Thankfully, these researchers can leverage a powerful nanoscale molecular assembly machine. It is 20nm on a side and consists of only 99 thousand atoms. It reads a tape of digital instructions to concatenate molecules into polymer chains.

I am referring to the ribosome. It reads mRNA code to assemble proteins from amino acids, thereby manufacturing most of what you care about in your body. And it serves as a wonderful existence proof for the imagination.

So let’s raise a glass to the lowly ribosome and the library of code it can interpret. Much of our future context will be defined by the accelerating proliferation of information technology, as it innervates society and begins to subsume matter into code.

(These themes relate to the earlier posts on the human genome being smaller than Microsoft Office and on the power of biological metaphors for the future of information technology.)

P.S. Happy Thanksgiving, even to the bears… =)


  • Another provocative post. Your penultimate paragraph is especially moving. I see your vision here, but given the way living organisms actually develop, outward from the neural tube, I'm wondering where the brain is in this model.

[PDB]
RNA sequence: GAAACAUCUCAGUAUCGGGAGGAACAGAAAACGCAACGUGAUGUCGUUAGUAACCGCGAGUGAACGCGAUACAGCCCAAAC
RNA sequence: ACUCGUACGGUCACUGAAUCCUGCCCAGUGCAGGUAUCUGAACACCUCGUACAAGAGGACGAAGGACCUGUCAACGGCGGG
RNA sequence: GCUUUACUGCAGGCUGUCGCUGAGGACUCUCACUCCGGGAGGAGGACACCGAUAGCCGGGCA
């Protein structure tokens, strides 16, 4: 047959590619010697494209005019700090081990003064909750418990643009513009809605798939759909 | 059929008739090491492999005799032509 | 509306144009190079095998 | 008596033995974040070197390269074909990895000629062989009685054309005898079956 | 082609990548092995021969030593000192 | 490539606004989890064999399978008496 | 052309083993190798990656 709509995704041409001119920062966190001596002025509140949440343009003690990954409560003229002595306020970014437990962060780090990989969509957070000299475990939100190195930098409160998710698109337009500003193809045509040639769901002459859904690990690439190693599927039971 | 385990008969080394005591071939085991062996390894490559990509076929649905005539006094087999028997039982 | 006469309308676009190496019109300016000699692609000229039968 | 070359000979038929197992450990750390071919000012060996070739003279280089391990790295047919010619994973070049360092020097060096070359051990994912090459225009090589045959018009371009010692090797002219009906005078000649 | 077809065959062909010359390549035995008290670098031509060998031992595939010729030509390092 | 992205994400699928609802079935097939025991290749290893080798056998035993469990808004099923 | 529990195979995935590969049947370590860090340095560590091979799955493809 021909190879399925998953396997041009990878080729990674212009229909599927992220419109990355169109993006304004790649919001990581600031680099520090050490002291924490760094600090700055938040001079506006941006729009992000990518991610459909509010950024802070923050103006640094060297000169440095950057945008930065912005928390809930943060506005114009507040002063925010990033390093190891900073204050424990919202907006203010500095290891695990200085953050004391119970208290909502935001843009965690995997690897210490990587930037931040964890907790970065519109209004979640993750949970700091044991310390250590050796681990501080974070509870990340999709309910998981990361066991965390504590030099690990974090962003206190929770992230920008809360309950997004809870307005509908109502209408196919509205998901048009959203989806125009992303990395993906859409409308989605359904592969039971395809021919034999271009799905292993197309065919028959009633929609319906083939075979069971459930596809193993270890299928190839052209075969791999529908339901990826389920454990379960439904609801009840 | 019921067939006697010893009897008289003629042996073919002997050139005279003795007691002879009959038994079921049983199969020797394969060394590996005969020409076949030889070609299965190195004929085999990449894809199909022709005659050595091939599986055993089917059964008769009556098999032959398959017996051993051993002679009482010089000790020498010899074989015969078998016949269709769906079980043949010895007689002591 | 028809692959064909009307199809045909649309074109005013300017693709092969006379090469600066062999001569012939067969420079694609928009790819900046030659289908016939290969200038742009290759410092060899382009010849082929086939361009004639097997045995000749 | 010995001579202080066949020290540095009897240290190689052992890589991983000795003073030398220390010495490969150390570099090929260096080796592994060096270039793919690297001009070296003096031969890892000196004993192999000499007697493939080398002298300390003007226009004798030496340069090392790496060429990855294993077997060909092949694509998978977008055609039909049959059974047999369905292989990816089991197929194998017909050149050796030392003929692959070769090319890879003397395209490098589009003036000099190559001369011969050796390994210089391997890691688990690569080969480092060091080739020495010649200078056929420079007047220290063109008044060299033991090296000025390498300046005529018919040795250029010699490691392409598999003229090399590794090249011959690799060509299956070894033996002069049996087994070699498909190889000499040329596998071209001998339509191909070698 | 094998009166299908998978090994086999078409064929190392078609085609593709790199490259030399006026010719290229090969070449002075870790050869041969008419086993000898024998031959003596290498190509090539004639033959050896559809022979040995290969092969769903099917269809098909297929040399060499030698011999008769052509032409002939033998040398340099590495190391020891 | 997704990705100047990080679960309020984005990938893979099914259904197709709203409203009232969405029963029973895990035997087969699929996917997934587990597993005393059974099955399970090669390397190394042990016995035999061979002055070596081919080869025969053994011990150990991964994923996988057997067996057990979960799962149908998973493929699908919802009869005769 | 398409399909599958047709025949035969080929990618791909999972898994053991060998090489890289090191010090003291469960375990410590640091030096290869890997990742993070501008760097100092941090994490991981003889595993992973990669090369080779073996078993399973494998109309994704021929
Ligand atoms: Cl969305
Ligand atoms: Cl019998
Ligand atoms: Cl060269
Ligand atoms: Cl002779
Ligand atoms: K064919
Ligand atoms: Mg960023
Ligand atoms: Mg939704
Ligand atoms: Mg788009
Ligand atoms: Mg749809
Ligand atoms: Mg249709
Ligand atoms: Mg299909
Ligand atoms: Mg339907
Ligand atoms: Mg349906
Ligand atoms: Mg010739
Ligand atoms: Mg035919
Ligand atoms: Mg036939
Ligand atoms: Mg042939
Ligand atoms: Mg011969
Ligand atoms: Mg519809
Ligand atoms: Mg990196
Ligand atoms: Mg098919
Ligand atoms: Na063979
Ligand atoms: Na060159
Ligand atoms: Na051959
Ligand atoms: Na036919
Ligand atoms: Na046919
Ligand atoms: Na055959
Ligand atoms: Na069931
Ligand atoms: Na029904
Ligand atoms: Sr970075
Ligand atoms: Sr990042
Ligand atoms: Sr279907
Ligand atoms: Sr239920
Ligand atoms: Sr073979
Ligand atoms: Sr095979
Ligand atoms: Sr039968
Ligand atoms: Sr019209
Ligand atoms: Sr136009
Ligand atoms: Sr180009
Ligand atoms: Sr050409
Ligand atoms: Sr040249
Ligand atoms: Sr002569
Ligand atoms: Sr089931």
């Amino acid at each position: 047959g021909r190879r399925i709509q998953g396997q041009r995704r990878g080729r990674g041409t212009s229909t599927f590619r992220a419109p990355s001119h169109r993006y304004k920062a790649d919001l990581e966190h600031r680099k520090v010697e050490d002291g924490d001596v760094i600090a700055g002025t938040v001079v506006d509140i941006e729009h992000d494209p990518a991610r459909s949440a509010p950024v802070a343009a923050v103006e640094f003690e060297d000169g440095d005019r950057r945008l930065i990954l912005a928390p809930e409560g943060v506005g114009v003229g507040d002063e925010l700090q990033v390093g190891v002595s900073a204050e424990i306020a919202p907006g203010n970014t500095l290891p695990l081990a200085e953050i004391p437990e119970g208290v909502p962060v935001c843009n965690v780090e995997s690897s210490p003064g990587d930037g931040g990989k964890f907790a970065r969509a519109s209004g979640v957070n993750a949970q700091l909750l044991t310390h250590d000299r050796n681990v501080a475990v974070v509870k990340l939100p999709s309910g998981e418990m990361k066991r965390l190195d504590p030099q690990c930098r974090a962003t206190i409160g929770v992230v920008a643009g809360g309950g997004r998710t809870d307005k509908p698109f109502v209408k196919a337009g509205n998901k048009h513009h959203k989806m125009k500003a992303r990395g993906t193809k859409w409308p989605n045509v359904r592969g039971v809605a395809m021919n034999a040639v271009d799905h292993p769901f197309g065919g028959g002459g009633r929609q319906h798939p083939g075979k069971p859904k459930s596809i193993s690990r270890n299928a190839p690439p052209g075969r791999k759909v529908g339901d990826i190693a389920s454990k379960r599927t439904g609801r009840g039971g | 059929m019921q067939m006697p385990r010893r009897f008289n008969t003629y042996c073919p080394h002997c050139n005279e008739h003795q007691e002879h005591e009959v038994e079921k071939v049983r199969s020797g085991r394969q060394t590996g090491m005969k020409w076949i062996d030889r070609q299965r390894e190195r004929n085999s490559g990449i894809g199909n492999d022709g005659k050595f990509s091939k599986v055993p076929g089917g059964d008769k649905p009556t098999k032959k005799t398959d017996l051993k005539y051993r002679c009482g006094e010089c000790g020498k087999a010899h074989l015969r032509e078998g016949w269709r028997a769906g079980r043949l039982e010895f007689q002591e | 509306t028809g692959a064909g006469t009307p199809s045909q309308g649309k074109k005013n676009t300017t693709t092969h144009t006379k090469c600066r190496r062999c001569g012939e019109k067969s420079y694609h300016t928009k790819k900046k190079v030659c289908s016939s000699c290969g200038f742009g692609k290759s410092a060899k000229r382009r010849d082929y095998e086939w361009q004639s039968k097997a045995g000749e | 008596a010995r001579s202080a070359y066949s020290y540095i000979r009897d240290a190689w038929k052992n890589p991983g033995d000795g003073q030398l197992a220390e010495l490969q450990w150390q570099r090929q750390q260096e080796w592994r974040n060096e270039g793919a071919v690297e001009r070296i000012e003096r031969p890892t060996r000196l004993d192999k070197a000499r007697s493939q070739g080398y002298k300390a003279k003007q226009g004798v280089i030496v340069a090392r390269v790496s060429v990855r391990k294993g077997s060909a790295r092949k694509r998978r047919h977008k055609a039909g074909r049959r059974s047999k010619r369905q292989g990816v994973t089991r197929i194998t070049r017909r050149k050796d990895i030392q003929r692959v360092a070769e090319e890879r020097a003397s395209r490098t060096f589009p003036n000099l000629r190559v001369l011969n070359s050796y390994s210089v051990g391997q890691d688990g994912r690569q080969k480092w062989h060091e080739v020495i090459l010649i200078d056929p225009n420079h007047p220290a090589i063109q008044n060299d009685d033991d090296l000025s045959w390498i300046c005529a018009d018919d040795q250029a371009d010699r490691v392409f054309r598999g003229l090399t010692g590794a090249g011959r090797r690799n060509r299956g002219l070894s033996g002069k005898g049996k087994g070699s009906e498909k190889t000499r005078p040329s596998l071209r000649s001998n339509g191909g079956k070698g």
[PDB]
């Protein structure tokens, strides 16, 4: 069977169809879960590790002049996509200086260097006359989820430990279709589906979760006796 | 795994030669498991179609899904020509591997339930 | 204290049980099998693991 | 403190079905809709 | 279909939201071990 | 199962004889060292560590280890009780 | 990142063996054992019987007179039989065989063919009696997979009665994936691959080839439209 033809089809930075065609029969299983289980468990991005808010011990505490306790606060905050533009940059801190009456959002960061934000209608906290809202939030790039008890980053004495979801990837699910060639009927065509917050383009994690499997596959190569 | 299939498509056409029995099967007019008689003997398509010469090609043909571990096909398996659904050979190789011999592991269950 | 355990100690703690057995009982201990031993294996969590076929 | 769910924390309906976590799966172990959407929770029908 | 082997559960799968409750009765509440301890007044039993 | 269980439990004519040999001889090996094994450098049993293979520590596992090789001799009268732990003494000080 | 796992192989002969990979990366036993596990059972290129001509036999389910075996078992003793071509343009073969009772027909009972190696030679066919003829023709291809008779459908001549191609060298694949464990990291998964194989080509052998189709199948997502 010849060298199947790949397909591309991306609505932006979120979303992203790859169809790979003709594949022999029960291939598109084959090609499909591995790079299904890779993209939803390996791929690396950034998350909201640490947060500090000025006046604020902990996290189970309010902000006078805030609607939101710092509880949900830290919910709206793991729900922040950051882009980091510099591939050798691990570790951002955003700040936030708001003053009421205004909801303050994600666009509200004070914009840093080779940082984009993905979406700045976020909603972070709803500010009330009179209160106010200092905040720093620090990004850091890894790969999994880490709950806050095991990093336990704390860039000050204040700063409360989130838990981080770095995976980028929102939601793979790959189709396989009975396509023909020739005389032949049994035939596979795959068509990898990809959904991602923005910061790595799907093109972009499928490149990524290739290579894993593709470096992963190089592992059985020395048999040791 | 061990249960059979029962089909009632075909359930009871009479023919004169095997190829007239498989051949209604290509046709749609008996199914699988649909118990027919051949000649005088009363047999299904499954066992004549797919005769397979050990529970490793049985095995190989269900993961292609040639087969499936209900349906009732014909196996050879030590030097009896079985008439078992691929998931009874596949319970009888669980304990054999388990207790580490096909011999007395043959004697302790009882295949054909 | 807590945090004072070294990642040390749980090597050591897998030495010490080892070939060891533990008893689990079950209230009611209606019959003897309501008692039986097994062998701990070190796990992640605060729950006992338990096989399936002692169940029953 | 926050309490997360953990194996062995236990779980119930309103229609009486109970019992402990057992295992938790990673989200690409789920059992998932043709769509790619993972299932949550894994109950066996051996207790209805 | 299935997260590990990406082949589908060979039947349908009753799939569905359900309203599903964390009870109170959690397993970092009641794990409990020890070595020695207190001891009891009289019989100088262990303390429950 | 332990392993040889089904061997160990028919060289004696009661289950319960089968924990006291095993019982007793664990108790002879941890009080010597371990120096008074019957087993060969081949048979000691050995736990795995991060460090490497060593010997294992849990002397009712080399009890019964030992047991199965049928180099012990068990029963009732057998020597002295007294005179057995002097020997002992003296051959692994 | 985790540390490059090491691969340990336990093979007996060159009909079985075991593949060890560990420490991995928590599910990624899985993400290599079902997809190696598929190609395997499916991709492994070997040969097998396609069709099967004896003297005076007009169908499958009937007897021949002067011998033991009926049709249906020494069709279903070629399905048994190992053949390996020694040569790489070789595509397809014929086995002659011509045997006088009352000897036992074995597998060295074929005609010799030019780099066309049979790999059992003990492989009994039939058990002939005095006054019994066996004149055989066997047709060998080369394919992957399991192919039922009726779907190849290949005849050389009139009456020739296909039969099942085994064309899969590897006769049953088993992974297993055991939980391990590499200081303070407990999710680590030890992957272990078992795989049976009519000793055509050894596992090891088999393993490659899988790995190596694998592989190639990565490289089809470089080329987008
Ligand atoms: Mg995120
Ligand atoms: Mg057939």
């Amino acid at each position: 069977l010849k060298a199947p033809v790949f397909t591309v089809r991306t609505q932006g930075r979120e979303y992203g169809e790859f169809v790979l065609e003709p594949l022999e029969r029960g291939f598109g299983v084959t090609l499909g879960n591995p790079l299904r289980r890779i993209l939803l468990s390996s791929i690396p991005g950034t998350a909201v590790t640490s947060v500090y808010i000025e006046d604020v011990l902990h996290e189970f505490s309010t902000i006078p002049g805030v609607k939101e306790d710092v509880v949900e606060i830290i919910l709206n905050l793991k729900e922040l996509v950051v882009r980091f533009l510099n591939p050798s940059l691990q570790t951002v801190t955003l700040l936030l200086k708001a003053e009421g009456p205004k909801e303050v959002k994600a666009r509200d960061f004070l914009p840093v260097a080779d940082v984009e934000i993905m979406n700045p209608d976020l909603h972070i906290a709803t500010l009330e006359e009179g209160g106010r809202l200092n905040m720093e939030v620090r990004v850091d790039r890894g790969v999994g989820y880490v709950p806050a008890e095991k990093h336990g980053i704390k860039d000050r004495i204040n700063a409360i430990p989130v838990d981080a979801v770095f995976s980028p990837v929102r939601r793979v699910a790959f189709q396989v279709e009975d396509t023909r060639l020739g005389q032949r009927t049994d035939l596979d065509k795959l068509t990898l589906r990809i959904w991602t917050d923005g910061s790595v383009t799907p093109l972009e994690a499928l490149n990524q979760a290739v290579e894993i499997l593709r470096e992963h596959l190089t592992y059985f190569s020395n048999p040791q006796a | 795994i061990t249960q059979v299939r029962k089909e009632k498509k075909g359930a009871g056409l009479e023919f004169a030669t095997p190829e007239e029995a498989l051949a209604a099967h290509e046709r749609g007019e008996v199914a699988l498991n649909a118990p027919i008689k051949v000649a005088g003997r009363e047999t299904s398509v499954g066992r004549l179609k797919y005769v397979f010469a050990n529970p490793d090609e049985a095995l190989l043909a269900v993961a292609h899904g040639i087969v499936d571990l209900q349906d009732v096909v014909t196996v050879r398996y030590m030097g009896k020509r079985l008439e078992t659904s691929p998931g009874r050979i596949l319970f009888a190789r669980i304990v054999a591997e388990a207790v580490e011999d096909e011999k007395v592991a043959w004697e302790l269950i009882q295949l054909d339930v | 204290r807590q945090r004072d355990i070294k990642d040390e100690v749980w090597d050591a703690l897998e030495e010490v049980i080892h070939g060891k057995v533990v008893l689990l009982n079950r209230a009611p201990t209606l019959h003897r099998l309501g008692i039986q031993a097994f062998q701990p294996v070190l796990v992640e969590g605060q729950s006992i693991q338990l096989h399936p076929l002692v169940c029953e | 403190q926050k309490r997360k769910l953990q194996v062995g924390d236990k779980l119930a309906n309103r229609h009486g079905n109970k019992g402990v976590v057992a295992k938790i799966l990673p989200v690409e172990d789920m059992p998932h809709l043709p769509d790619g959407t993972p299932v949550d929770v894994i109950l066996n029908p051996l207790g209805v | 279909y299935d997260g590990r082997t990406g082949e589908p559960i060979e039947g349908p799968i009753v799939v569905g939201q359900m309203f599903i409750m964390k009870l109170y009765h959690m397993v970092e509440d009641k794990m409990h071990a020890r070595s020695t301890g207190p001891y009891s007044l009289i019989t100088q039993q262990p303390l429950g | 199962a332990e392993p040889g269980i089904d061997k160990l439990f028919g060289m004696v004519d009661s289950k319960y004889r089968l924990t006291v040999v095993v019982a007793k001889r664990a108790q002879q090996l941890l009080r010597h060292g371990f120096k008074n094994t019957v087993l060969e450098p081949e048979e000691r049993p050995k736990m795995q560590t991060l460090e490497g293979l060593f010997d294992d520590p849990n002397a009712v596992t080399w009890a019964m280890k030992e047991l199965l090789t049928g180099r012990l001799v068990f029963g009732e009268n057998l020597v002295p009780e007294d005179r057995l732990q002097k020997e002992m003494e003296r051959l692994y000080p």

Innervation extends outward from the brain. For there to be innervation, it would seem a brain must exist. Perhaps I'm wrong about that. But this planetary brain, if it is a brain, ought to produce consciousness as well, consciousness that would presumably guide our developing body in its self-administrations.

    I love science and technology. They are the only real hope we have. We have no choice but to solve our problems, otherwise they will consume us. But I also suspect that creating artificial life forms, such as IBEA's proposed prion(?), might be extremely dangerous. Prions are suspected as the enemy in Mad Cow disease, if I'm not mistaken. And there is compelling evidence that a mycoplasma (fermentans?) is responsible for chronic fatigue and fibromyalgia syndromes. These diseases have long incubation periods. Animal testing might prove inaccurate.